China’s support for the new Taliban regime in Afghanistan has raised suspicions that Beijing is considering Kabul’s mineral wealth, estimated at $ 1-3 trillion.
In particular, there are media reports that China could try to extract Afghanistan’s lithium reserves down to the last pound. They pointed out how the communist nation, the world’s largest automaker, will need the metal as the world moves toward electric vehicles (EVs) as part of decarbonization.
According to a 2015 report from the Henry M Jackson School of International Studies at the University of Washington, Afghanistan has recently discovered mineral wealth that could boost its economy over the next few decades by $ 1-3 trillion and employ thousands of new workers. However, the challenge is the lack of skilled work in the country.
Chinese investments abroad
A 2010 American study had shown that Afghanistan could have one of the largest lithium deposits in the world.
Most recent reports point to this study as proof of Chinese interest in Afghanistan’s political affairs, but experts following the events say Beijing’s role is being misunderstood.
The misinterpretation stems from the fact that China is the top consumer of lithium, processing nearly 90 percent of the total lithium hydroxide available globally.
James Jeary, editor of Lithium Market Services, CRU Group, said Line of business via email that Chinese producers have invested significant volumes in lithium projects outside of China this year. The Ganfeng Lithium group is among the notable investors.
“Investment in lithium supply has increased rapidly this year as the market prepares to accelerate demand growth starting in the mid-2020s due to increased uptake of EVs,” Jeary said.
The editor of CRU Lithium Market Services has a different view of the Afghan situation. “Political instability in one country leads investors of all stripes to be cautious, which could hamper investment in Afghanistan’s lithium resources, particularly given that lithium resources are abundant globally and as such exist many other opportunities, ”he said.
“There is the obvious political risk of a long-term company in a conflict zone that is still in the crosshairs of its neighbors and all the superpowers,” said Lukas Trakimavičius of the Research and Lessons Learned Division of the Center for Energy Security. the NATO of Excellence.
China has much better options for extracting foreign minerals and is already using them, for example, Argentina, Chile, Zambia and the Democratic Republic of the Congo, he said.
The Henry M Jackson School report said that securing water, power supply and transportation in a landlocked Afghanistan was a difficult challenge.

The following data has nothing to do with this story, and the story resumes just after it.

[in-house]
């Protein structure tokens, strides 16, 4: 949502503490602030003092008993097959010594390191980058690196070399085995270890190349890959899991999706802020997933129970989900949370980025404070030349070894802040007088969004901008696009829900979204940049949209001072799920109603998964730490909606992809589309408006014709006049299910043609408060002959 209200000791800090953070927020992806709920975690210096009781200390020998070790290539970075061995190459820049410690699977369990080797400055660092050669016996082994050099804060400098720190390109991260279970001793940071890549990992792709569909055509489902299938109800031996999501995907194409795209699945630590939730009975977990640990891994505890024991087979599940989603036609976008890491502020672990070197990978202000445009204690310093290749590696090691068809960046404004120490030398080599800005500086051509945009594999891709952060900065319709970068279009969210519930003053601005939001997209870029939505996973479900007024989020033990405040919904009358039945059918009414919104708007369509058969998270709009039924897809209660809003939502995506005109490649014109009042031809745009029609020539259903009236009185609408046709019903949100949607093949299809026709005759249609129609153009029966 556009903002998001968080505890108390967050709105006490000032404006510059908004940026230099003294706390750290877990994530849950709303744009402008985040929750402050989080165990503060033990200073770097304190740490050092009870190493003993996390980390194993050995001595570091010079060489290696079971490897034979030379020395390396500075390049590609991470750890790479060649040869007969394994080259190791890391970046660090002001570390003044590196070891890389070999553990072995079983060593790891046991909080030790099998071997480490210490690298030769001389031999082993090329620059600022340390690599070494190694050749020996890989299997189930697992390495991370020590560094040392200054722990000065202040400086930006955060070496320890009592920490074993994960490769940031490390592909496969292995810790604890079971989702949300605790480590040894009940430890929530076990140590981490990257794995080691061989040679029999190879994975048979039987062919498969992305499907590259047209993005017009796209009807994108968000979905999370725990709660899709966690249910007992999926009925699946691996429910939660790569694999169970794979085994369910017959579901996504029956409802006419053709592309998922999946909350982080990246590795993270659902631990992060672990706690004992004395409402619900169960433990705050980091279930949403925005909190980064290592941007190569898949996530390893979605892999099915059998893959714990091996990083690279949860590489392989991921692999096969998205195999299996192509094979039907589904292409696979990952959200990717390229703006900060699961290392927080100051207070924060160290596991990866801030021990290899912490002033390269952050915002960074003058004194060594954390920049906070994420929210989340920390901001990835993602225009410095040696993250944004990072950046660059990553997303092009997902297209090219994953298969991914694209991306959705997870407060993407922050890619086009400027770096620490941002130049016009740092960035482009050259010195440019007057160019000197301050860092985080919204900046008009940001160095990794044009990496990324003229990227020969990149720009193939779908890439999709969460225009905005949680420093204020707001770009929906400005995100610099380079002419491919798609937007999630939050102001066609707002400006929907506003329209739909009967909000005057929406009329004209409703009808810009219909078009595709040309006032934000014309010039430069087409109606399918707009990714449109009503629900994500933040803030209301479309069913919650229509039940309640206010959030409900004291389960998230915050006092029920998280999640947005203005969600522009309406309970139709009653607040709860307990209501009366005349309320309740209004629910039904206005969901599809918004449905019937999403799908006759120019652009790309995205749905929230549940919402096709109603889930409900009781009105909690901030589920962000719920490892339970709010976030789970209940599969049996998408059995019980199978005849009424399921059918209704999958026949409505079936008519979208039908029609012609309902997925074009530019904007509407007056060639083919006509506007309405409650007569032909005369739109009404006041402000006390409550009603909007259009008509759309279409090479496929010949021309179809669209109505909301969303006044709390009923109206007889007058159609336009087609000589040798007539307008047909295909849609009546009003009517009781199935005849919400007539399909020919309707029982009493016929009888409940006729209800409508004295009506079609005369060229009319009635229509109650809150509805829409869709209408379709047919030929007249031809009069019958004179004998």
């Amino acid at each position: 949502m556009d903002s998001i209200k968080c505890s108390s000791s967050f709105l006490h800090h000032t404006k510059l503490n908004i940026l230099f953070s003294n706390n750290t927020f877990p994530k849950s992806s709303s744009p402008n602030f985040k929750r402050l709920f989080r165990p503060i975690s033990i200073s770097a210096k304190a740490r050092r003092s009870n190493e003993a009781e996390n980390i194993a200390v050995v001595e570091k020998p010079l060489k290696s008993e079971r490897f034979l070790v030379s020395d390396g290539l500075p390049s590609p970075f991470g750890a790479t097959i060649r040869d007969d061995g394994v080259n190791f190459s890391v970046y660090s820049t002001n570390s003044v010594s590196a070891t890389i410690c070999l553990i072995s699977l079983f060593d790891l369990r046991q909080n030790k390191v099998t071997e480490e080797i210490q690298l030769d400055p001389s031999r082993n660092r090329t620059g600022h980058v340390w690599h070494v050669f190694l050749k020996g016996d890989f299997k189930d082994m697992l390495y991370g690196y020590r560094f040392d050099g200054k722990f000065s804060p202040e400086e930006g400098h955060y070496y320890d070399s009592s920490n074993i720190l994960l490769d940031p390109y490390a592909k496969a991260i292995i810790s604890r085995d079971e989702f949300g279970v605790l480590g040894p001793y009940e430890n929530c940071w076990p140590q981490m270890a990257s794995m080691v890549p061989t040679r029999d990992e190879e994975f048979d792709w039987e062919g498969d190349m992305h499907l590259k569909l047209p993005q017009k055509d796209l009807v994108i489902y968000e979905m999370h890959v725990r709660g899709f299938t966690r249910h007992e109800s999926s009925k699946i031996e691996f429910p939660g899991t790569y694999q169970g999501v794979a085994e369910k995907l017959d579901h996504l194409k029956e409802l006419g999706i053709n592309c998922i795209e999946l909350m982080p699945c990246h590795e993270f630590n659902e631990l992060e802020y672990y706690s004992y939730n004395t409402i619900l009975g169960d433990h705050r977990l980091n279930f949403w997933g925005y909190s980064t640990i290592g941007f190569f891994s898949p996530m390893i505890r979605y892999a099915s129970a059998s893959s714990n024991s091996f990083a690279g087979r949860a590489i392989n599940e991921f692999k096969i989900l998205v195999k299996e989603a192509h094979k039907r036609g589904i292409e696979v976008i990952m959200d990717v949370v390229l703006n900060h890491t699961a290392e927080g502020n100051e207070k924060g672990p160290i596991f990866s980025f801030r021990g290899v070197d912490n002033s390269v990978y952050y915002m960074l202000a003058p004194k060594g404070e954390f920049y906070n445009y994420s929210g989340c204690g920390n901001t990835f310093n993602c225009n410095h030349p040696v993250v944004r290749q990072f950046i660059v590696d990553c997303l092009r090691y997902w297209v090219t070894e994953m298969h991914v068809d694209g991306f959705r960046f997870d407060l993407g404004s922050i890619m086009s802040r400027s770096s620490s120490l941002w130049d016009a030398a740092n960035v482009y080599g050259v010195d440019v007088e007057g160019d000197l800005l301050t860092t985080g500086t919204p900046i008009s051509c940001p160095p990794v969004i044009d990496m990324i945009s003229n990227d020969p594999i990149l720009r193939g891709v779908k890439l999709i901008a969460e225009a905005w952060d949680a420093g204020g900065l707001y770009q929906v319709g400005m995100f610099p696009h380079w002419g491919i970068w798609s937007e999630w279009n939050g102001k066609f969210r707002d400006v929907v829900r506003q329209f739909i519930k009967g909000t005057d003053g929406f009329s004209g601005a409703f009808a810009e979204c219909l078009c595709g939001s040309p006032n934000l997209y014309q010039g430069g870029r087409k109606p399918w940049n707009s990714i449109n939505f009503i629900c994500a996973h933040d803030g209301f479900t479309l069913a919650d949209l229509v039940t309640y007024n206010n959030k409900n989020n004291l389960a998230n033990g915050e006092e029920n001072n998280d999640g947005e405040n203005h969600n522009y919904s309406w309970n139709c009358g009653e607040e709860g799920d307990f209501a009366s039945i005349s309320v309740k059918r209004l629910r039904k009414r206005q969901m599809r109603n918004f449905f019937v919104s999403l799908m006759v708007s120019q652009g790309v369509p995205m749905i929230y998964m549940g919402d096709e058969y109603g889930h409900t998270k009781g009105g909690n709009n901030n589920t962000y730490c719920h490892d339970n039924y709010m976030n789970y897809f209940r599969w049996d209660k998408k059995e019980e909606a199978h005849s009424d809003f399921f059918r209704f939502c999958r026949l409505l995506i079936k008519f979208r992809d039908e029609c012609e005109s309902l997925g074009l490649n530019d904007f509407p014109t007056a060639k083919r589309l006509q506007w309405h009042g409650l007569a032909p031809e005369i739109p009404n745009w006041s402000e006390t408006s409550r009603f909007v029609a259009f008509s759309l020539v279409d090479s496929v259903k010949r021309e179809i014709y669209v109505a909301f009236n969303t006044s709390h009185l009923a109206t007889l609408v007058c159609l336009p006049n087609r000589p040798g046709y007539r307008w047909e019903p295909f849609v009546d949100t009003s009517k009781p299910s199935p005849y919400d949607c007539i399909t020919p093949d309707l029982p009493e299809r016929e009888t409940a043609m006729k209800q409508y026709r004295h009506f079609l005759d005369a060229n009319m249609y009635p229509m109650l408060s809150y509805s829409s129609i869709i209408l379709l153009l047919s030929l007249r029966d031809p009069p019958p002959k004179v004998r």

Trakimavičius, writing in the energypost.eu website, said China’s media reports that they hope to strike deals with the Taliban to secure mining rights in Afghanistan are likely an exaggeration.
He said it will take a decade or more to get a mine up and running, with costs running into billions of dollars.
Lithium, a key metal in electric vehicles, is in the spotlight as prices have nearly doubled since the beginning of the year. It is currently trading at 92,500 Chinese yuan (₹ 10.56 lakh) a ton, according to the Business economics website.
US multinational and financial services group Morgan Stanley has projected 50 percent growth in electric vehicles this year.
Lithium-ion batteries are preferred in electric vehicles as they are rechargeable and account for more than 50 percent of demand for the metal today. The batteries are scalable and have a higher energy density, as well as a longer life cycle with less maintenance.
Lithium reserves are approximately 80 million tonnes (mt) with Bolivia with 21 mt, Argentina with 17 mt and Chile with nine mt, according to NS Energy Business. Three other major sources of the ore are the US (6.8 mt), Australia (6.5 mt) and China (4.5 mt).
CRU’s Jeary said investment and successful extraction of Afghanistan’s lithium resources would increase supply from the lithium mine at a time of rapidly increasing demand.
“However, CRU currently does not factor in any lithium supplies from Afghanistan in its forecast,” he said.
Trakimavičius, from NATO’s Center of Excellence in Energy Security, said China’s main reason for engaging with the Taliban is to defend their security interests and prevent the spread of instability and militant Islam to Central Asia and China itself.
China’s declaration that it is “willing to develop good neighborliness and friendly cooperation” with the new regime is in line with its previous attempts to establish friendly relations with the Taliban. In July this year, Chinese Foreign Minister Wang Yi received high-ranking Taliban political leader Mullah Abdul Ghani Baradar, currently Afghanistan’s Acting First Deputy Prime Minister, and his team in Beijing.
Trakimavičius noted that it is “extremely expensive” to develop mines and related facilities. The recent expansion of an already operating mine in the Congo, largely owned by China, required $ 2.5 billion. The development costs of a totally new mine are much higher.
“China is unlikely to pull the trigger until it is absolutely sure that a mining project is really worth it,” Trakimavičius said.
He also noted that China has been trying to develop a giant Mes Aynak copper mine in Afghanistan since 2008, but the project has yet to start.
Since China has considerable alternatives, Beijing would prefer to consider them for its investments in raw materials.